Scottish government urged to support the country’s lamb production
A new scheme supporting Scottish lamb producers in Scotland’s hills and uplands has opened for applications yesterday.
Scottish Upland Sheep Support Scheme (SUSSS) provides support in helping to maintain sheep flocks on farms and crofts that rely on poorer-quality rough grazing.
The National Farmers’ Union Scotland (NFUS) estimated that there were approximately 3,500 to 4,000 hill farmers and crofters who keep breeding flocks on some of Scotland’s most disadvantaged land.
Although the SUSSS fund is worth €8 million, or roughly £6.1m, payment rates will depend on the number of home-bred ewe hoggs and on the exchange rate at the time.
However, NFUS is concerned about the lack of basic information that the Scottish government has been providing on the application process.
“Scotland’s hill sheep farmers and crofters need a clearer steer over this important new scheme that could help underpin returns to their business,” explained NFUS president Allan Bowie.
“The scheme is now live, applications are open, but that information has, to date, been poorly communicated to potential claimants and we need the Scottish government to turn that around with a degree of urgency.”
Bowie explained that the scheme was targeted at those who actively farm in the country’s most disadvantaged areas and called for them to take advantage of this opportunity.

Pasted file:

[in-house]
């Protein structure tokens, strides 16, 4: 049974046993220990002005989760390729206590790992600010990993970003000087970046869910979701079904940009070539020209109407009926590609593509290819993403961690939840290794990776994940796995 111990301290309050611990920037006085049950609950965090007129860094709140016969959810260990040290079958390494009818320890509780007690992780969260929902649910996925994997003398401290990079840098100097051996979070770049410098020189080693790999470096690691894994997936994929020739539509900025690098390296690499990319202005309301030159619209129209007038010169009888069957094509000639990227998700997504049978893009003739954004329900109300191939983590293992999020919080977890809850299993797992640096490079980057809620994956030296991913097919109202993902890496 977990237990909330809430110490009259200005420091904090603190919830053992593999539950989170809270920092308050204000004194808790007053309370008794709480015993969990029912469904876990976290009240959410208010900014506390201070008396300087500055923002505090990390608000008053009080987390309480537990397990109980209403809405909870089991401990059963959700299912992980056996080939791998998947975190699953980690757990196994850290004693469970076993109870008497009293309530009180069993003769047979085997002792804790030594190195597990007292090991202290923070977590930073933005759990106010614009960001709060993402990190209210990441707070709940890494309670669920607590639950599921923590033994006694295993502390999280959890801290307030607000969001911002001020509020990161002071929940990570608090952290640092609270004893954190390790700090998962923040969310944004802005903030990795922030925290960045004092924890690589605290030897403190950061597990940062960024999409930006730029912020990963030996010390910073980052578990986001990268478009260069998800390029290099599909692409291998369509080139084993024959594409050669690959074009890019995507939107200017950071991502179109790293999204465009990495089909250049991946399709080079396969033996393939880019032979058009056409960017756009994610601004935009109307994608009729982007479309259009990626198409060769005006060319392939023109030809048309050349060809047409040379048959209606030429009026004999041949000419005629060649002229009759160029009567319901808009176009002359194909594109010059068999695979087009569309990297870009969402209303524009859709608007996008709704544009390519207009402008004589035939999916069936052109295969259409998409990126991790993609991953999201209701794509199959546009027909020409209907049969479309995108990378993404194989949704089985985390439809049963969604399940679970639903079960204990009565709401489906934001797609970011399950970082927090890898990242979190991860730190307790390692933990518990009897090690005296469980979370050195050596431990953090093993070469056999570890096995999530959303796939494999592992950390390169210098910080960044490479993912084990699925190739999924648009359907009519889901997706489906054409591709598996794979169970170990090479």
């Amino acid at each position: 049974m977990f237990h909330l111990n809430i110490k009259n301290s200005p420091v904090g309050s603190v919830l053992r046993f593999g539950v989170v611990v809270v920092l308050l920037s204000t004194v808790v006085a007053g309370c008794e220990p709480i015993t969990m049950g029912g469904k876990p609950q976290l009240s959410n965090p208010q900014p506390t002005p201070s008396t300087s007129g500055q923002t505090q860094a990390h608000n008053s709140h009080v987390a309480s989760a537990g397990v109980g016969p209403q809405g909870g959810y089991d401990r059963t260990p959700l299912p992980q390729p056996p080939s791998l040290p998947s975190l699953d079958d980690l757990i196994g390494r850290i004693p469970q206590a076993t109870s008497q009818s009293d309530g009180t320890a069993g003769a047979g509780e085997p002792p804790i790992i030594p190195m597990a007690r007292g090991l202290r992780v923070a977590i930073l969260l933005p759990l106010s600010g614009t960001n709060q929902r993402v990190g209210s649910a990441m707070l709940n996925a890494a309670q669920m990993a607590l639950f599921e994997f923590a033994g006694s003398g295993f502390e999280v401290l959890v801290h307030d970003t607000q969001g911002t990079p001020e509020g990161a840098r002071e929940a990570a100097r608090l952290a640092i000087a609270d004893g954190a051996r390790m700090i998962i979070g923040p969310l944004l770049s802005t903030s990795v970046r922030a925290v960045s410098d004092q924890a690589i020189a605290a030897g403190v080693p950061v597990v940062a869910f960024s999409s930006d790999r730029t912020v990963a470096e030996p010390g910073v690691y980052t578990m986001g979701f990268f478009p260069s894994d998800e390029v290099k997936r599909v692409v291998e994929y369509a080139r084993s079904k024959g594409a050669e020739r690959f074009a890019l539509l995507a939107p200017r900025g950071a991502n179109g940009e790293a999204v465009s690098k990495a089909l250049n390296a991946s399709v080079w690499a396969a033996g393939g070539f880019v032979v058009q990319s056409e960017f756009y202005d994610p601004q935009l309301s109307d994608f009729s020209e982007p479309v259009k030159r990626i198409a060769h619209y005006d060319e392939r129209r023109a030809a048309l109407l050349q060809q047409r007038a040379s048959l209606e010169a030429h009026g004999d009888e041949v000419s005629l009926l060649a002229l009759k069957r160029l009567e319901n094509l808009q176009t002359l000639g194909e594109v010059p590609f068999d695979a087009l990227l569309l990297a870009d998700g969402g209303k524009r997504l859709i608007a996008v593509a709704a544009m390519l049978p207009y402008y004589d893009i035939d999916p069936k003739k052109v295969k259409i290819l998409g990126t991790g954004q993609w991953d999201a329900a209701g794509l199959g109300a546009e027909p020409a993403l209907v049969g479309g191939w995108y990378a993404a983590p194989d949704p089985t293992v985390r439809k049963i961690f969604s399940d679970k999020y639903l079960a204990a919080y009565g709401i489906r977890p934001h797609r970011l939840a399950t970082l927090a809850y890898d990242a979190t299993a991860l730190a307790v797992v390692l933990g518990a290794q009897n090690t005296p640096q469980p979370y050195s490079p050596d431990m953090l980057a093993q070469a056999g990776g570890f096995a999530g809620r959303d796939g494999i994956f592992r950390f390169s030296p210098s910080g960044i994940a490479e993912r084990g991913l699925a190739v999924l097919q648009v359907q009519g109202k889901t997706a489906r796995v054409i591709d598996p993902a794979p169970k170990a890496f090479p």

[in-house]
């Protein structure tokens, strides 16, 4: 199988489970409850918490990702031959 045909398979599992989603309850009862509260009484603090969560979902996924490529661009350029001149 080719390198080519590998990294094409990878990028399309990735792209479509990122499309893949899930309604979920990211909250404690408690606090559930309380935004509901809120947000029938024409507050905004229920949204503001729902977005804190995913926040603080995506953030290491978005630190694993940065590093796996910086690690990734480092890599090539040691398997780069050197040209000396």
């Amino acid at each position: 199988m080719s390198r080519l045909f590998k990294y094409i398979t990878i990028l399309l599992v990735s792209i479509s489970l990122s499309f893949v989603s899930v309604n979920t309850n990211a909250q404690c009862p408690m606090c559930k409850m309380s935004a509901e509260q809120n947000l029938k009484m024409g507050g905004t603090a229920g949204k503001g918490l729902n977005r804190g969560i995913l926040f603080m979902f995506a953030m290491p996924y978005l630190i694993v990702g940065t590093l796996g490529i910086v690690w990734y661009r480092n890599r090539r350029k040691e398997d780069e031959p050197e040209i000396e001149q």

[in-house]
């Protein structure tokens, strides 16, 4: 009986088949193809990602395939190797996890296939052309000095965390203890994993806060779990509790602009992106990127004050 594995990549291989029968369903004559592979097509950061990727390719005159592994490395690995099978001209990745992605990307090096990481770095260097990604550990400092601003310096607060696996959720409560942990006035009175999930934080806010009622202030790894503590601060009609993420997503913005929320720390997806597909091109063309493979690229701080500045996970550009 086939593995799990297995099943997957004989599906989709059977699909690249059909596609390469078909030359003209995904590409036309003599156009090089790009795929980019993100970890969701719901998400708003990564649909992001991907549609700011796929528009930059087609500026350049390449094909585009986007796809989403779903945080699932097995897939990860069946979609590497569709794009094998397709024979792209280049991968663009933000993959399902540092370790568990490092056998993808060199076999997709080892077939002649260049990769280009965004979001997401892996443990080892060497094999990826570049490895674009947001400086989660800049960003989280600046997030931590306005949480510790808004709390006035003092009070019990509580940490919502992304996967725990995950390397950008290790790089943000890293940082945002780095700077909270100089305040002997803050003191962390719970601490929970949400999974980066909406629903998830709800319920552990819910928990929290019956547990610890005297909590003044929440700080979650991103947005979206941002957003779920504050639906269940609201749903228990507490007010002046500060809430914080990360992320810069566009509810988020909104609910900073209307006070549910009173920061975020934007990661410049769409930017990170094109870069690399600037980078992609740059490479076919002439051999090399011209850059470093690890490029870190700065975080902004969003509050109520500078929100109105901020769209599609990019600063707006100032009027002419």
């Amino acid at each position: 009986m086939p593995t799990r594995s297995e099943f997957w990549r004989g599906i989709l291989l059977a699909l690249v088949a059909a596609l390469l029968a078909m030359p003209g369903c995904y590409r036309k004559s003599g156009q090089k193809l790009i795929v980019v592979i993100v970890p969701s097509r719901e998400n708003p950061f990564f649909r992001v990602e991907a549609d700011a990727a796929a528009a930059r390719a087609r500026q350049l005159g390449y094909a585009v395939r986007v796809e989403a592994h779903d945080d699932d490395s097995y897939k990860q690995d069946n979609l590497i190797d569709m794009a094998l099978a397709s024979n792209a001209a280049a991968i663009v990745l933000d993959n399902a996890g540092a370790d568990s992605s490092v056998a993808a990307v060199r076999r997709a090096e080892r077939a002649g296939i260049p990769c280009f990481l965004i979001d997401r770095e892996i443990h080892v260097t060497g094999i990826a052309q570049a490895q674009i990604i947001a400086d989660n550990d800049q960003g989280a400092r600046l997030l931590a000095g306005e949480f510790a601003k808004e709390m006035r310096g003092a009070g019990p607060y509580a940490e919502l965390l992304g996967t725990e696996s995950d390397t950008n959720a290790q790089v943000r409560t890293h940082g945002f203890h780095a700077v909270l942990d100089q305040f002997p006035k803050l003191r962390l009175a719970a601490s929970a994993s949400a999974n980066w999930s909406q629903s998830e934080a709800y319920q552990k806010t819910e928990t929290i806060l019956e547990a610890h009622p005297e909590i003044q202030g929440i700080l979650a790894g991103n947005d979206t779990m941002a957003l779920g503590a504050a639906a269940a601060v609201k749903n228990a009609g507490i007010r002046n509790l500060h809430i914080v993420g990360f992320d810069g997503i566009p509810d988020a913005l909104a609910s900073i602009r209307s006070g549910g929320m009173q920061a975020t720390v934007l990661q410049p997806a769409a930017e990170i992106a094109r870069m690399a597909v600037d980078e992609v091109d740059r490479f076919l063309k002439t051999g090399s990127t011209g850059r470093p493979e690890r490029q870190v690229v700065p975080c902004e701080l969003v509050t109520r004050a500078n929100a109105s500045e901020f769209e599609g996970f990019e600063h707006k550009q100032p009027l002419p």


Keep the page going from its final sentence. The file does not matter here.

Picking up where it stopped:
“It is vital that eligible farmers and crofters make the most of this scheme as it will be an increasingly important element of the direct funding available to their business,” continued Bowie.
“The application window, which opened on 1 September, is only six weeks wide. As a union, we are doing our bit to relay that message to our members, but Scottish government must do its part as well. This package of funding was only secured after hard-fought negotiations at a European, UK and Scottish level. It is in everyone’s interests that we make it work and, for that to happen, we need the Scottish government to be more proactive in getting scheme details out there.”
Furthermore, Bowie called for Cabinet Secretary Richard Lochhead to prioritise sending clear and concise information to all the producers likely to be eligible for the scheme, and to make them aware of the application process.
Bowie concluded by adding: “It is a new scheme and there is a higher level of complexity than we would have wanted. That means that the cross-compliance burden is significant, so the earlier farmers are reminded of the requirements, the better they can prepare. That would also be in the interest of the Scottish Government’s Rural Payments and Inspections Directorate (SGRPID) and those officers in charge of the inspection process. For our part, we have already been across in Brussels lobbying for more practical rules when it comes to recognising missing sheep or tag losses.”
The application deadline closes on 16 October.
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